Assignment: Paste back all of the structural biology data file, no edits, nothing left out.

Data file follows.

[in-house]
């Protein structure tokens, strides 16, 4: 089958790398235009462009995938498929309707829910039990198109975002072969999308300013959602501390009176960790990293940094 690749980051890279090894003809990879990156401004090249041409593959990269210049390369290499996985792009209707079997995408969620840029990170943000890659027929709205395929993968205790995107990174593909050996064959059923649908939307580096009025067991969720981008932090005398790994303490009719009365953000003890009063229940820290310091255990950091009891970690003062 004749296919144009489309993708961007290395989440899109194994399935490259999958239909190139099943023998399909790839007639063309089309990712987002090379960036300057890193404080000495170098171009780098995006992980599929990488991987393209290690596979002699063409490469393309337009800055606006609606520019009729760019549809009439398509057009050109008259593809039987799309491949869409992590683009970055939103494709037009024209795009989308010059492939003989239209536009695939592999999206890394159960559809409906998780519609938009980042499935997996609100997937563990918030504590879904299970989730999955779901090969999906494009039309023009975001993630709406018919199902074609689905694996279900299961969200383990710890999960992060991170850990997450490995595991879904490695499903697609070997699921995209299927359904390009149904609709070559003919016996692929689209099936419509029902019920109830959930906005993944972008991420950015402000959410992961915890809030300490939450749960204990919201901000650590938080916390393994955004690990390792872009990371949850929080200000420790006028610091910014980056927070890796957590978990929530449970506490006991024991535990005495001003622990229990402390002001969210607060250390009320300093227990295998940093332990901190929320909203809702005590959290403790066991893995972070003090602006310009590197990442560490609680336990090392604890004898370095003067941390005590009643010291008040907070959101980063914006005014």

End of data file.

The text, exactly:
[in-house]
């Protein structure tokens, strides 16, 4: 089958790398235009462009995938498929309707829910039990198109975002072969999308300013959602501390009176960790990293940094 690749980051890279090894003809990879990156401004090249041409593959990269210049390369290499996985792009209707079997995408969620840029990170943000890659027929709205395929993968205790995107990174593909050996064959059923649908939307580096009025067991969720981008932090005398790994303490009719009365953000003890009063229940820290310091255990950091009891970690003062 004749296919144009489309993708961007290395989440899109194994399935490259999958239909190139099943023998399909790839007639063309089309990712987002090379960036300057890193404080000495170098171009780098995006992980599929990488991987393209290690596979002699063409490469393309337009800055606006609606520019009729760019549809009439398509057009050109008259593809039987799309491949869409992590683009970055939103494709037009024209795009989308010059492939003989239209536009695939592999999206890394159960559809409906998780519609938009980042499935997996609100997937563990918030504590879904299970989730999955779901090969999906494009039309023009975001993630709406018919199902074609689905694996279900299961969200383990710890999960992060991170850990997450490995595991879904490695499903697609070997699921995209299927359904390009149904609709070559003919016996692929689209099936419509029902019920109830959930906005993944972008991420950015402000959410992961915890809030300490939450749960204990919201901000650590938080916390393994955004690990390792872009990371949850929080200000420790006028610091910014980056927070890796957590978990929530449970506490006991024991535990005495001003622990229990402390002001969210607060250390009320300093227990295998940093332990901190929320909203809702005590959290403790066991893995972070003090602006310009590197990442560490609680336990090392604890004898370095003067941390005590009643010291008040907070959101980063914006005014």